University of Hertfordshire

Ageing and Gastrointestinal Sensory Function: The Enteric Nervous System

Research output: Contribution to journalLiterature review

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Original languageEnglish
Pages (from-to)71- 74
JournalAdvances in Experimental Medicine and Biology
Journal publication date6 Jul 2016
Publication statusPublished - 6 Jul 2016


Over the past few decades a combination of electrophysiological, morphological and molecular approaches has enabled the different populations of vagal and spinal afferents that innervate the bowel to be characterized. The sensitivity of these afferents is determined by their location in the gut wall, their relationship with other cells and structures and the receptors and ion channels that they express on their nerve terminals. An important feature of this innervation is that it is upregulated during injury, inflammation and ischaemia through changes in receptors and ion channels that determine excitability and sensitivity. In recent studies we have sought to identify how sensory mechanisms are influenced as part of the normal ageing process. Attenuated signaling was evident in different gastrointestinal afferent subpopulations conveying low and high threshold mechanosensory information and there was impairment in the ability of sensory neurons to sensitize in response to chemical mediators such as 5-HT. These sensory deficits may contribute to altered bowel habits with age and the prevalence of incontinence in the elderly.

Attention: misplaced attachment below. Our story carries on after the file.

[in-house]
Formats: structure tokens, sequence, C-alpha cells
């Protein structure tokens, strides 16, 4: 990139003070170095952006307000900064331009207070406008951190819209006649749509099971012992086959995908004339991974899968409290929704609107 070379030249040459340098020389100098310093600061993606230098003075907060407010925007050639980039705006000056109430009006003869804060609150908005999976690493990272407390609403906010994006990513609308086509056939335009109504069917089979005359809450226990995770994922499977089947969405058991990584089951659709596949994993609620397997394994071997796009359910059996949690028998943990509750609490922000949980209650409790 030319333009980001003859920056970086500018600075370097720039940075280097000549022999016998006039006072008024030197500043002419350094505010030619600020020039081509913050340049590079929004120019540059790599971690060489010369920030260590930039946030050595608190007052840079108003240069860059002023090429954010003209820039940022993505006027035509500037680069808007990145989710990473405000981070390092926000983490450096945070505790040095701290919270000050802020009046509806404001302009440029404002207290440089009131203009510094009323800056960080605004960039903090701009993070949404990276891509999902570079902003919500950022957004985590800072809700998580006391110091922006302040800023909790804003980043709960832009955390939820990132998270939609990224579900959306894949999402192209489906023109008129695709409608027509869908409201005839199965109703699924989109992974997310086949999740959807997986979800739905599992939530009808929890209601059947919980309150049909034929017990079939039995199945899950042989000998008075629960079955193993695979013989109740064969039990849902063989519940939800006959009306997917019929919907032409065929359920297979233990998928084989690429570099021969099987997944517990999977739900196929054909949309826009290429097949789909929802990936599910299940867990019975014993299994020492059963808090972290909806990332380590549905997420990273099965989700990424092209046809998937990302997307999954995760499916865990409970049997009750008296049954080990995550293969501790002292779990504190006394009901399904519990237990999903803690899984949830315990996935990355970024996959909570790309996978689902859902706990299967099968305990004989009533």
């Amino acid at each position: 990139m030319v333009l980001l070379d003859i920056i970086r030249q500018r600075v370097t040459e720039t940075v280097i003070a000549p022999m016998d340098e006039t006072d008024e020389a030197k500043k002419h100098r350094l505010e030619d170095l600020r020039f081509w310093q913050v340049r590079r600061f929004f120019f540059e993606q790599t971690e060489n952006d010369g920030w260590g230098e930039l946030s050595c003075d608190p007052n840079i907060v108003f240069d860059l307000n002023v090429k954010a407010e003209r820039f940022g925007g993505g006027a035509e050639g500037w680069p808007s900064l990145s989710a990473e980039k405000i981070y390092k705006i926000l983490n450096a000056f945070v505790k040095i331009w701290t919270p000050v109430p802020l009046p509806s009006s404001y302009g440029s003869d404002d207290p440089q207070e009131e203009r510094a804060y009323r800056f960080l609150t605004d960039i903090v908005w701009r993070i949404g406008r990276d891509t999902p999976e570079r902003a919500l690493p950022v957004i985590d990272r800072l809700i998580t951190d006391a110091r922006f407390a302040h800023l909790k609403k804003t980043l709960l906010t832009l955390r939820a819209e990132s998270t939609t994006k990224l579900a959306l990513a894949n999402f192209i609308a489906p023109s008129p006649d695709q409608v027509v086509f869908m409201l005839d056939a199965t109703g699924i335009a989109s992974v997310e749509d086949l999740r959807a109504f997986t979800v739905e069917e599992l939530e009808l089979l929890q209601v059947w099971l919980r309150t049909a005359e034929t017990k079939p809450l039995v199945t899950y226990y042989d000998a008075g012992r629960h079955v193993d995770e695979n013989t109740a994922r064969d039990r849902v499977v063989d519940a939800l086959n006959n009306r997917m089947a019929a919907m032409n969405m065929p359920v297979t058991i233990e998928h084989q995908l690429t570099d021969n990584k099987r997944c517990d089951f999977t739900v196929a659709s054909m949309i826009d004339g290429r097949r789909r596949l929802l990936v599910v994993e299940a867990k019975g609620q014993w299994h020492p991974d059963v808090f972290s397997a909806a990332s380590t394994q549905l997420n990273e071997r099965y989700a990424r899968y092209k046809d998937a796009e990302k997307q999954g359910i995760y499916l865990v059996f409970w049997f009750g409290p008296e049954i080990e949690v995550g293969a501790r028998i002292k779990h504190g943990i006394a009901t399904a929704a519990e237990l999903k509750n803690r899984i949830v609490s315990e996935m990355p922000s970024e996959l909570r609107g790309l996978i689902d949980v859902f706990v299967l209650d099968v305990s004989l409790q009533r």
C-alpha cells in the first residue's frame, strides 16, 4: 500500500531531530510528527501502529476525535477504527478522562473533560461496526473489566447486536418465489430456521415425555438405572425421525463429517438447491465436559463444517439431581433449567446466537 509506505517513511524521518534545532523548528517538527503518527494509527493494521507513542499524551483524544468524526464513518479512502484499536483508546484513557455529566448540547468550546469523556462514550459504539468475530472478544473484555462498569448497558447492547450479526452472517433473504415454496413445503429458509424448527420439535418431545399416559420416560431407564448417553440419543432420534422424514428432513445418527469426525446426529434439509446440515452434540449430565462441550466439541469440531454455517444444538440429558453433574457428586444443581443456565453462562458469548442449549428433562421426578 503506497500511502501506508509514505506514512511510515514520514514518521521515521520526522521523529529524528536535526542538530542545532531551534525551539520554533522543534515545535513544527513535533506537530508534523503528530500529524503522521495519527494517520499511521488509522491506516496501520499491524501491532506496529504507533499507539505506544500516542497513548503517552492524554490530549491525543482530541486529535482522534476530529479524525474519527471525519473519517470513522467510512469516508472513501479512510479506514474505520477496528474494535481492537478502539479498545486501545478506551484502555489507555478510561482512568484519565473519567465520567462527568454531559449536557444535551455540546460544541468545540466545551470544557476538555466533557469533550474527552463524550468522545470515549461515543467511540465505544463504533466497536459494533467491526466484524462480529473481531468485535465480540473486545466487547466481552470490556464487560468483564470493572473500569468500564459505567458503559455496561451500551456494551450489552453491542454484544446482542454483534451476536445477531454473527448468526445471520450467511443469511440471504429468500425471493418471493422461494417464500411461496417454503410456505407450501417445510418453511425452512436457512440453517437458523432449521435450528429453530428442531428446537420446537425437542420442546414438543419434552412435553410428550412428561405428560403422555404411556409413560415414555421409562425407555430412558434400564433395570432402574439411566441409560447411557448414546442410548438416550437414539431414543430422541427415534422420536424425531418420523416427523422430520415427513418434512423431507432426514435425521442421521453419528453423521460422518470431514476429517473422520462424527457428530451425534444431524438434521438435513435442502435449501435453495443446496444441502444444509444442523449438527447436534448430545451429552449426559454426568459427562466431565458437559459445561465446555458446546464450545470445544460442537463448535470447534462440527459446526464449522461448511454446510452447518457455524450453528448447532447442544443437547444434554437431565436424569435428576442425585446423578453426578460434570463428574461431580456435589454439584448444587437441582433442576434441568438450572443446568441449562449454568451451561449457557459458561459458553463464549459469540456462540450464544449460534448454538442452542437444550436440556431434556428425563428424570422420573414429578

Paper submitted to the ‘The Enteric Nervous System II 2014’ conference, which was held on February 1st - 2nd 2014 at the National Wine Centre of Australia, Adelaide. Available on line at

ID: 10341908